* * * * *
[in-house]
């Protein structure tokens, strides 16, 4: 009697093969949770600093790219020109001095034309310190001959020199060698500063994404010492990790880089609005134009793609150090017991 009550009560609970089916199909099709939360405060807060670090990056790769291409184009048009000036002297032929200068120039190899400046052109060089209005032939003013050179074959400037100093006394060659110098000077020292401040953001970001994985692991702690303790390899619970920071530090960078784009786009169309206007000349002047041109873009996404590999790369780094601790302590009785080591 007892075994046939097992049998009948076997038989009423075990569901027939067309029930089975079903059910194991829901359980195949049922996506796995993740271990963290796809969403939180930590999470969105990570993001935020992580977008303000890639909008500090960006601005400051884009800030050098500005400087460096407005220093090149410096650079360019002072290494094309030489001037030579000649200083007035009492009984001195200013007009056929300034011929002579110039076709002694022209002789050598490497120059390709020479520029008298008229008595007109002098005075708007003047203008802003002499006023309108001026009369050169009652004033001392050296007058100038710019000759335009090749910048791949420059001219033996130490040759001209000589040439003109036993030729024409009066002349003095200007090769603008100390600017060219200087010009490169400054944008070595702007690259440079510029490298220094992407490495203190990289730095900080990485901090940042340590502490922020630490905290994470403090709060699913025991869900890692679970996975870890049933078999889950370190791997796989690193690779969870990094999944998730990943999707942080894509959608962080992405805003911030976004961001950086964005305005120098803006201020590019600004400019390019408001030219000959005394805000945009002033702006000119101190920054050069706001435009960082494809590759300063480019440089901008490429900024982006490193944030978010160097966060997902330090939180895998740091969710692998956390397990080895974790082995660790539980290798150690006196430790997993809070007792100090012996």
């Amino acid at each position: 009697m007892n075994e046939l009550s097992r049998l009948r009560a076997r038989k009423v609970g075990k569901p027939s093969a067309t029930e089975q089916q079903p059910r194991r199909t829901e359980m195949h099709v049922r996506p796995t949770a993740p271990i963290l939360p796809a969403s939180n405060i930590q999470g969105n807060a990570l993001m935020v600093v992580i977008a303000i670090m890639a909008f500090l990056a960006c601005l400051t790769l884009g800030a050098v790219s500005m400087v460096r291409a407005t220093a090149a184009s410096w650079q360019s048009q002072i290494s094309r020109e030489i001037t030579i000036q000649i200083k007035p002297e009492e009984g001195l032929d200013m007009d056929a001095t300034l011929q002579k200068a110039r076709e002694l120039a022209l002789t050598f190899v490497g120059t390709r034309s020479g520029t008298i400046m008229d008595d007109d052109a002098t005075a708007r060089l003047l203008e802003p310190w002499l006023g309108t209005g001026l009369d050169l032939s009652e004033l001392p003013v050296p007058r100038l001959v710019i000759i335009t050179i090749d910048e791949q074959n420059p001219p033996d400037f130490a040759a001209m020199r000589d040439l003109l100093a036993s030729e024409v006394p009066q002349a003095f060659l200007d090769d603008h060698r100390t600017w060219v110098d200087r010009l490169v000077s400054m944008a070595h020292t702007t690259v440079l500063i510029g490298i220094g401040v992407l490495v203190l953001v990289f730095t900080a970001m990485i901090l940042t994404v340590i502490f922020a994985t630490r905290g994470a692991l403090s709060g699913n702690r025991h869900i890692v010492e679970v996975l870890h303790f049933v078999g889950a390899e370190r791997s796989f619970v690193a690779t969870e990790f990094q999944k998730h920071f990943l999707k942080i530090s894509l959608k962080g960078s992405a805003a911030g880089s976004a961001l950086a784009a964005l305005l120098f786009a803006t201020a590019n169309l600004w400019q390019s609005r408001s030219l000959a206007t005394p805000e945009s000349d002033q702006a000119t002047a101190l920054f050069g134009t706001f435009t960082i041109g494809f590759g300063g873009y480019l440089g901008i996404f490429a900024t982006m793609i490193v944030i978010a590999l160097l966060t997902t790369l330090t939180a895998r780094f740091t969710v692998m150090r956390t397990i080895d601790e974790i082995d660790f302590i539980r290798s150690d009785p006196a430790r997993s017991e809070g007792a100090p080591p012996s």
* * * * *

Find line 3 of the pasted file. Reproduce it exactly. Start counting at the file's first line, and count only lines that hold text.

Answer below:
């Amino acid at each position: 009697m007892n075994e046939l009550s097992r049998l009948r009560a076997r038989k009423v609970g075990k569901p027939s093969a067309t029930e089975q089916q079903p059910r194991r199909t829901e359980m195949h099709v049922r996506p796995t949770a993740p271990i963290l939360p796809a969403s939180n405060i930590q999470g969105n807060a990570l993001m935020v600093v992580i977008a303000i670090m890639a909008f500090l990056a960006c601005l400051t790769l884009g800030a050098v790219s500005m400087v460096r291409a407005t220093a090149a184009s410096w650079q360019s048009q002072i290494s094309r020109e030489i001037t030579i000036q000649i200083k007035p002297e009492e009984g001195l032929d200013m007009d056929a001095t300034l011929q002579k200068a110039r076709e002694l120039a022209l002789t050598f190899v490497g120059t390709r034309s020479g520029t008298i400046m008229d008595d007109d052109a002098t005075a708007r060089l003047l203008e802003p310190w002499l006023g309108t209005g001026l009369d050169l032939s009652e004033l001392p003013v050296p007058r100038l001959v710019i000759i335009t050179i090749d910048e791949q074959n420059p001219p033996d400037f130490a040759a001209m020199r000589d040439l003109l100093a036993s030729e024409v006394p009066q002349a003095f060659l200007d090769d603008h060698r100390t600017w060219v110098d200087r010009l490169v000077s400054m944008a070595h020292t702007t690259v440079l500063i510029g490298i220094g401040v992407l490495v203190l953001v990289f730095t900080a970001m990485i901090l940042t994404v340590i502490f922020a994985t630490r905290g994470a692991l403090s709060g699913n702690r025991h869900i890692v010492e679970v996975l870890h303790f049933v078999g889950a390899e370190r791997s796989f619970v690193a690779t969870e990790f990094q999944k998730h920071f990943l999707k942080i530090s894509l959608k962080g960078s992405a805003a911030g880089s976004a961001l950086a784009a964005l305005l120098f786009a803006t201020a590019n169309l600004w400019q390019s609005r408001s030219l000959a206007t005394p805000e945009s000349d002033q702006a000119t002047a101190l920054f050069g134009t706001f435009t960082i041109g494809f590759g300063g873009y480019l440089g901008i996404f490429a900024t982006m793609i490193v944030i978010a590999l160097l966060t997902t790369l330090t939180a895998r780094f740091t969710v692998m150090r956390t397990i080895d601790e974790i082995d660790f302590i539980r290798s150690d009785p006196a430790r997993s017991e809070g007792a100090p080591p012996s």